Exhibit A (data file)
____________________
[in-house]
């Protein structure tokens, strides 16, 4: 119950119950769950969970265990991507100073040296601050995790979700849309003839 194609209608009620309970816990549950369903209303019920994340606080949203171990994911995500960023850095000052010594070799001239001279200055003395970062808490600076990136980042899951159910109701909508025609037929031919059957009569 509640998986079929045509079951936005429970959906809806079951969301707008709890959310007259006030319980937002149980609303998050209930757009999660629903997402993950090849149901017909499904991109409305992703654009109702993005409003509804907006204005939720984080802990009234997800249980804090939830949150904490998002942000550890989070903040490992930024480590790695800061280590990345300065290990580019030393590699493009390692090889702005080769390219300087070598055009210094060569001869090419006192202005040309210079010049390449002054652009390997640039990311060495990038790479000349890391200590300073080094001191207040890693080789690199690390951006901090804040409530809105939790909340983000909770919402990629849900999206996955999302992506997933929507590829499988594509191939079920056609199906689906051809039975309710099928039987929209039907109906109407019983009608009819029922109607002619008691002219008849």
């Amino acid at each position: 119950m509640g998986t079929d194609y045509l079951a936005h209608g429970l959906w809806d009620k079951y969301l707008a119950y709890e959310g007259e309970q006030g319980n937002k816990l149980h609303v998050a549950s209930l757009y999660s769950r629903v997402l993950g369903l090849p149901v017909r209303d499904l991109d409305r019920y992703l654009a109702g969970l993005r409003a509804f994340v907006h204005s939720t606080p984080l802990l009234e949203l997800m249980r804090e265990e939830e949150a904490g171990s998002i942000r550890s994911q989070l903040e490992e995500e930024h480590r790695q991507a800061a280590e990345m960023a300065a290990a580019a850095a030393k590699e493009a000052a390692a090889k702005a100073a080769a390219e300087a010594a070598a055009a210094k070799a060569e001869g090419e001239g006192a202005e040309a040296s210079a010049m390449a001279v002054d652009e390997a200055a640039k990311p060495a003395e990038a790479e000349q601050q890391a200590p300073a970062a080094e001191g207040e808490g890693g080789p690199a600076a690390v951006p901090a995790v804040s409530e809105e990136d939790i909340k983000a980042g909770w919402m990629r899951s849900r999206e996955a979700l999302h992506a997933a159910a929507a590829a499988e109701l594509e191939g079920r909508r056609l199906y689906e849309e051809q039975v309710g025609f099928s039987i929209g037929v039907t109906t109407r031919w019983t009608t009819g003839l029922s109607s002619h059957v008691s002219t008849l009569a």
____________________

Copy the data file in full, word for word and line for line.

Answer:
[in-house]
């Protein structure tokens, strides 16, 4: 119950119950769950969970265990991507100073040296601050995790979700849309003839 194609209608009620309970816990549950369903209303019920994340606080949203171990994911995500960023850095000052010594070799001239001279200055003395970062808490600076990136980042899951159910109701909508025609037929031919059957009569 509640998986079929045509079951936005429970959906809806079951969301707008709890959310007259006030319980937002149980609303998050209930757009999660629903997402993950090849149901017909499904991109409305992703654009109702993005409003509804907006204005939720984080802990009234997800249980804090939830949150904490998002942000550890989070903040490992930024480590790695800061280590990345300065290990580019030393590699493009390692090889702005080769390219300087070598055009210094060569001869090419006192202005040309210079010049390449002054652009390997640039990311060495990038790479000349890391200590300073080094001191207040890693080789690199690390951006901090804040409530809105939790909340983000909770919402990629849900999206996955999302992506997933929507590829499988594509191939079920056609199906689906051809039975309710099928039987929209039907109906109407019983009608009819029922109607002619008691002219008849």
């Amino acid at each position: 119950m509640g998986t079929d194609y045509l079951a936005h209608g429970l959906w809806d009620k079951y969301l707008a119950y709890e959310g007259e309970q006030g319980n937002k816990l149980h609303v998050a549950s209930l757009y999660s769950r629903v997402l993950g369903l090849p149901v017909r209303d499904l991109d409305r019920y992703l654009a109702g969970l993005r409003a509804f994340v907006h204005s939720t606080p984080l802990l009234e949203l997800m249980r804090e265990e939830e949150a904490g171990s998002i942000r550890s994911q989070l903040e490992e995500e930024h480590r790695q991507a800061a280590e990345m960023a300065a290990a580019a850095a030393k590699e493009a000052a390692a090889k702005a100073a080769a390219e300087a010594a070598a055009a210094k070799a060569e001869g090419e001239g006192a202005e040309a040296s210079a010049m390449a001279v002054d652009e390997a200055a640039k990311p060495a003395e990038a790479e000349q601050q890391a200590p300073a970062a080094e001191g207040e808490g890693g080789p690199a600076a690390v951006p901090a995790v804040s409530e809105e990136d939790i909340k983000a980042g909770w919402m990629r899951s849900r999206e996955a979700l999302h992506a997933a159910a929507a590829a499988e109701l594509e191939g079920r909508r056609l199906y689906e849309e051809q039975v309710g025609f099928s039987i929209g037929v039907t109906t109407r031919w019983t009608t009819g003839l029922s109607s002619h059957v008691s002219t008849l009569a």